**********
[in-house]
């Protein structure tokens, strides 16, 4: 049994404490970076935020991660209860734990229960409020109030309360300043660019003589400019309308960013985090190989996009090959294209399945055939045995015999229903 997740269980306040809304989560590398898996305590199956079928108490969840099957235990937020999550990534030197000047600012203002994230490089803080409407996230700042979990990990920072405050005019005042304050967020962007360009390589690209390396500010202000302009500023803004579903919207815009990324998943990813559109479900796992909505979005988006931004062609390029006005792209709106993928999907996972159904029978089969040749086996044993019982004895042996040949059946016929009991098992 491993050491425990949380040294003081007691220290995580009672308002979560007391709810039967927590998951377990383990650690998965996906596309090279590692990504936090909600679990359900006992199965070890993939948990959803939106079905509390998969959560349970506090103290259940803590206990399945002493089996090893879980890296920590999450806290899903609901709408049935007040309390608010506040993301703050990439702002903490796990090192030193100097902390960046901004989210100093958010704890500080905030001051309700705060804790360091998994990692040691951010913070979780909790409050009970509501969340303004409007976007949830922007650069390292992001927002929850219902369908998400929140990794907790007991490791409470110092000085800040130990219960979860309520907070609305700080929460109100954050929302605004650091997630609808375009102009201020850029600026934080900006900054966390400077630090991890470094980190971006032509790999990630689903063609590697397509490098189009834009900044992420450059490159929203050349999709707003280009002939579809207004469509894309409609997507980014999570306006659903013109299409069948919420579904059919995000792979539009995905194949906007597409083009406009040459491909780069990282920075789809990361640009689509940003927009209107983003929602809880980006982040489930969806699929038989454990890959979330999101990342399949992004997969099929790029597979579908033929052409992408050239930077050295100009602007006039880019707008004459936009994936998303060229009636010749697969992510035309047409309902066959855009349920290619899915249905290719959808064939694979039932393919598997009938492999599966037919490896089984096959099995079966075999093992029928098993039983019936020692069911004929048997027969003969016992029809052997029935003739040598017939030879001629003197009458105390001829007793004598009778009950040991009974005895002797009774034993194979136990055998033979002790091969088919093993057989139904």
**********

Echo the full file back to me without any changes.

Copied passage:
[in-house]
């Protein structure tokens, strides 16, 4: 049994404490970076935020991660209860734990229960409020109030309360300043660019003589400019309308960013985090190989996009090959294209399945055939045995015999229903 997740269980306040809304989560590398898996305590199956079928108490969840099957235990937020999550990534030197000047600012203002994230490089803080409407996230700042979990990990920072405050005019005042304050967020962007360009390589690209390396500010202000302009500023803004579903919207815009990324998943990813559109479900796992909505979005988006931004062609390029006005792209709106993928999907996972159904029978089969040749086996044993019982004895042996040949059946016929009991098992 491993050491425990949380040294003081007691220290995580009672308002979560007391709810039967927590998951377990383990650690998965996906596309090279590692990504936090909600679990359900006992199965070890993939948990959803939106079905509390998969959560349970506090103290259940803590206990399945002493089996090893879980890296920590999450806290899903609901709408049935007040309390608010506040993301703050990439702002903490796990090192030193100097902390960046901004989210100093958010704890500080905030001051309700705060804790360091998994990692040691951010913070979780909790409050009970509501969340303004409007976007949830922007650069390292992001927002929850219902369908998400929140990794907790007991490791409470110092000085800040130990219960979860309520907070609305700080929460109100954050929302605004650091997630609808375009102009201020850029600026934080900006900054966390400077630090991890470094980190971006032509790999990630689903063609590697397509490098189009834009900044992420450059490159929203050349999709707003280009002939579809207004469509894309409609997507980014999570306006659903013109299409069948919420579904059919995000792979539009995905194949906007597409083009406009040459491909780069990282920075789809990361640009689509940003927009209107983003929602809880980006982040489930969806699929038989454990890959979330999101990342399949992004997969099929790029597979579908033929052409992408050239930077050295100009602007006039880019707008004459936009994936998303060229009636010749697969992510035309047409309902066959855009349920290619899915249905290719959808064939694979039932393919598997009938492999599966037919490896089984096959099995079966075999093992029928098993039983019936020692069911004929048997027969003969016992029809052997029935003739040598017939030879001629003197009458105390001829007793004598009778009950040991009974005895002797009774034993194979136990055998033979002790091969088919093993057989139904």